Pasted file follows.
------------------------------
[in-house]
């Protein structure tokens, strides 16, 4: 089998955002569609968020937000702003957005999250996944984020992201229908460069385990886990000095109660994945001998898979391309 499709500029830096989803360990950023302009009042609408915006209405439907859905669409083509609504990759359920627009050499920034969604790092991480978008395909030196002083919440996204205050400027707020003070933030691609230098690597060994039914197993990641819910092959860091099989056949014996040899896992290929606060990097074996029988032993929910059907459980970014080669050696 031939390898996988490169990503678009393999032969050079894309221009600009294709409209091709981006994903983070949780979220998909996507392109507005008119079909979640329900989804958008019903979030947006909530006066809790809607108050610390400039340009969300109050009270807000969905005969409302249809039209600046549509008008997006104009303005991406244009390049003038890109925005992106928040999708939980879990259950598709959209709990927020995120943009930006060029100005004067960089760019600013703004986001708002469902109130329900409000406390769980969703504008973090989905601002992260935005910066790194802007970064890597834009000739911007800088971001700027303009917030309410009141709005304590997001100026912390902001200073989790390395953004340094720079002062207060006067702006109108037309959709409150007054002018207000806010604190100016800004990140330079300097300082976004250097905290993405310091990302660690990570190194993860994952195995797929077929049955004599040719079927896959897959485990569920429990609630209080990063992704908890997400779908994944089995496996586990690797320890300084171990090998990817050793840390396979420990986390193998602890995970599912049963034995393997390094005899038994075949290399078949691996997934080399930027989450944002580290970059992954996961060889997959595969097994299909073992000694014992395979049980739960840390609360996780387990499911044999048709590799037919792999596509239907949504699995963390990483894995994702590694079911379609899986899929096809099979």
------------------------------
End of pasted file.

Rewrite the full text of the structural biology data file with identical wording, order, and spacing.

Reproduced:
[in-house]
């Protein structure tokens, strides 16, 4: 089998955002569609968020937000702003957005999250996944984020992201229908460069385990886990000095109660994945001998898979391309 499709500029830096989803360990950023302009009042609408915006209405439907859905669409083509609504990759359920627009050499920034969604790092991480978008395909030196002083919440996204205050400027707020003070933030691609230098690597060994039914197993990641819910092959860091099989056949014996040899896992290929606060990097074996029988032993929910059907459980970014080669050696 031939390898996988490169990503678009393999032969050079894309221009600009294709409209091709981006994903983070949780979220998909996507392109507005008119079909979640329900989804958008019903979030947006909530006066809790809607108050610390400039340009969300109050009270807000969905005969409302249809039209600046549509008008997006104009303005991406244009390049003038890109925005992106928040999708939980879990259950598709959209709990927020995120943009930006060029100005004067960089760019600013703004986001708002469902109130329900409000406390769980969703504008973090989905601002992260935005910066790194802007970064890597834009000739911007800088971001700027303009917030309410009141709005304590997001100026912390902001200073989790390395953004340094720079002062207060006067702006109108037309959709409150007054002018207000806010604190100016800004990140330079300097300082976004250097905290993405310091990302660690990570190194993860994952195995797929077929049955004599040719079927896959897959485990569920429990609630209080990063992704908890997400779908994944089995496996586990690797320890300084171990090998990817050793840390396979420990986390193998602890995970599912049963034995393997390094005899038994075949290399078949691996997934080399930027989450944002580290970059992954996961060889997959595969097994299909073992000694014992395979049980739960840390609360996780387990499911044999048709590799037919792999596509239907949504699995963390990483894995994702590694079911379609899986899929096809099979």